Matthew's path took a detour when he decided to attend Clemson University. He studied biology and pre-med, but also took art classes as electives. After graduation, he decided not to start medical school right away and took a job at Eye-Bank for Sight Restoration. He explained his job in an interview with No Joe Schmo, "I went to morgues and took out people's eyeballs, sometimes in the middle of the night. By the time I was 22, I had been to every morgue in the New York City area. I saw a lot of dead people -- a lot of whom were really young. That made me realize that life is short, and I have to do something I love."


What does Reinhart love? Building and making stuff, so instead of going to medical school Reinhart enrolled at Pratt Institute to study industrial design. He told the audience at the Mazza Museum Fall Conference 2015, "I wanted to be a toy designer. I wanted to make Transformers." While at Pratt, Reinhart started working for paper engineer, Robert Sabuda. "My journey into the world of paper engineering was initially motivated by survival. I needed a job!" (Raising Nerd).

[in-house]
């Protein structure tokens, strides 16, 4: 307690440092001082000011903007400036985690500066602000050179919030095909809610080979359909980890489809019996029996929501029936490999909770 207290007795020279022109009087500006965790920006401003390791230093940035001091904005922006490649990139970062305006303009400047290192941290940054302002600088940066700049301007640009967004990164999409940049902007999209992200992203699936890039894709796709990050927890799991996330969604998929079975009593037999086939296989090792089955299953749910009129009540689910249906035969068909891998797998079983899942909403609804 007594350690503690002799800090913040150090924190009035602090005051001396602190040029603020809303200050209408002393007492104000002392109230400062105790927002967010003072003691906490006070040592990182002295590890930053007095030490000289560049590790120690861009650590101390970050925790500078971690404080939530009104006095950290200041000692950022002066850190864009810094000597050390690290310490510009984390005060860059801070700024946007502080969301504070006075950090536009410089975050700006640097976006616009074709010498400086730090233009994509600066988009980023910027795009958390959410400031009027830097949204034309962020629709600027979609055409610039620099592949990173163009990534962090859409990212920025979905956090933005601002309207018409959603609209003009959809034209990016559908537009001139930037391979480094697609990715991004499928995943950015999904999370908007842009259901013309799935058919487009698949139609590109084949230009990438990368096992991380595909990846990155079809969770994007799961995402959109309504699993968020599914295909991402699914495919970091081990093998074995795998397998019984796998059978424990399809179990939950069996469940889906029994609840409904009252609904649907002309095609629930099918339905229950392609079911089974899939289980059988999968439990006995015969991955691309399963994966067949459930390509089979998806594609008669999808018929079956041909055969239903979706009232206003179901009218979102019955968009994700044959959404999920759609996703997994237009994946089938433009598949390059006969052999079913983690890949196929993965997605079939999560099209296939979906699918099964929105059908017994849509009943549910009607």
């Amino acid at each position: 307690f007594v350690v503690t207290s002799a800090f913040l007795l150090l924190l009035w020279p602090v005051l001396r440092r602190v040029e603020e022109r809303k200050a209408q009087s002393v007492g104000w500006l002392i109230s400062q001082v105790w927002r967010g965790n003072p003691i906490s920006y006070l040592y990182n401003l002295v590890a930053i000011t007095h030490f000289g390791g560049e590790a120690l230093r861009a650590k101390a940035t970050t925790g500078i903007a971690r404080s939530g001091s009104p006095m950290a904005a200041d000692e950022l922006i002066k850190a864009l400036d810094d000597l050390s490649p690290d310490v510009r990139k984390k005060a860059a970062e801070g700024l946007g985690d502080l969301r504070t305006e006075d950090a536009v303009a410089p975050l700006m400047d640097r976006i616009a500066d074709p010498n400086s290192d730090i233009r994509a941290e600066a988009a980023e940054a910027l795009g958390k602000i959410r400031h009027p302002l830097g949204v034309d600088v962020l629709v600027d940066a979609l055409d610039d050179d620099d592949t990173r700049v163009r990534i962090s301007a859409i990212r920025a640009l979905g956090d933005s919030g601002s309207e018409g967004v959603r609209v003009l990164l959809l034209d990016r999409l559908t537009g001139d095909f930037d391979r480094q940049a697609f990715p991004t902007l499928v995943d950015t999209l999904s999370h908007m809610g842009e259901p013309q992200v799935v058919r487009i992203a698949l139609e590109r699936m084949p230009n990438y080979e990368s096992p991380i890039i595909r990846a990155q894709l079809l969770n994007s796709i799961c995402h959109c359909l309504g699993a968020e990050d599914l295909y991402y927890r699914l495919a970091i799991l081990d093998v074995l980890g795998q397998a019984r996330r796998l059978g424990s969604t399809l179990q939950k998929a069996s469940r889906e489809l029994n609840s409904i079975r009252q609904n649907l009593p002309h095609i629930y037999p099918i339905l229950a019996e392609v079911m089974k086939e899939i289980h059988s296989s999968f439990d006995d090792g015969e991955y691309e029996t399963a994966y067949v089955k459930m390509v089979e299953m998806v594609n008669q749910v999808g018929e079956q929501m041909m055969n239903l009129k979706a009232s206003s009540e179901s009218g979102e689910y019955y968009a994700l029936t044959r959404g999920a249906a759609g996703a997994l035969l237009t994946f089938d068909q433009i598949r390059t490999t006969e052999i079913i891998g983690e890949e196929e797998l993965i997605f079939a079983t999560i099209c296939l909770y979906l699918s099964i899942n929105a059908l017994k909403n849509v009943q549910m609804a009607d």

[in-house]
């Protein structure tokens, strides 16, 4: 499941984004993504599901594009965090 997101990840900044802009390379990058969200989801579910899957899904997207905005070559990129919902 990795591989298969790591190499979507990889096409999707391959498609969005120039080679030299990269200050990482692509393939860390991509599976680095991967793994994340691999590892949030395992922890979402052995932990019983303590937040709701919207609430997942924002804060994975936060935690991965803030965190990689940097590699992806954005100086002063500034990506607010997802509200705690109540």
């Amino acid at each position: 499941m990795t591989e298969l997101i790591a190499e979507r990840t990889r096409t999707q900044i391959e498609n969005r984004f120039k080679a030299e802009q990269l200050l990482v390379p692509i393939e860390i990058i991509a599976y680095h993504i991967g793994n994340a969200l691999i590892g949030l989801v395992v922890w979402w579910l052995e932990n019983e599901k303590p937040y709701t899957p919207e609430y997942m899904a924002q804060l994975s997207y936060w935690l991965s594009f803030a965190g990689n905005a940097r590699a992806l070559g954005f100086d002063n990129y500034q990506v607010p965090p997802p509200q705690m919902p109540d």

In Robert Sabuda's studio, Matthew learned all the rules of paper engineering. He helped Robert with The Wonderful Wizard of Oz and ABC Disney. (Matthew Reinhart Website). Then, Reinhart had the opportunity to make his first pop-up book, The Pop-up Book of Phobias in 1999. Reinhart continued collaborating with Sabuda on many more projects and also branched out to work with children's literature greats, Maurice Sendak and Tomie dePaola. Reinhart credits them with helping him make his work better. (Mazza Keynote 2015).  Reinhart didn't have the opportunity to design Transformer toys, but in 2013 he published Transformers: The Ultimate Pop-Up Universe.

In 2015, the Mazza Museum in Findlay, Ohio opened the world's first gallery dedicated to pop-up books. According to the Mazza Museum, Matthew Reinhart donated more that 300 original works of art from his books and over 250 pop-up books from his personal collection. I have viewed the exhibit and it is amazing!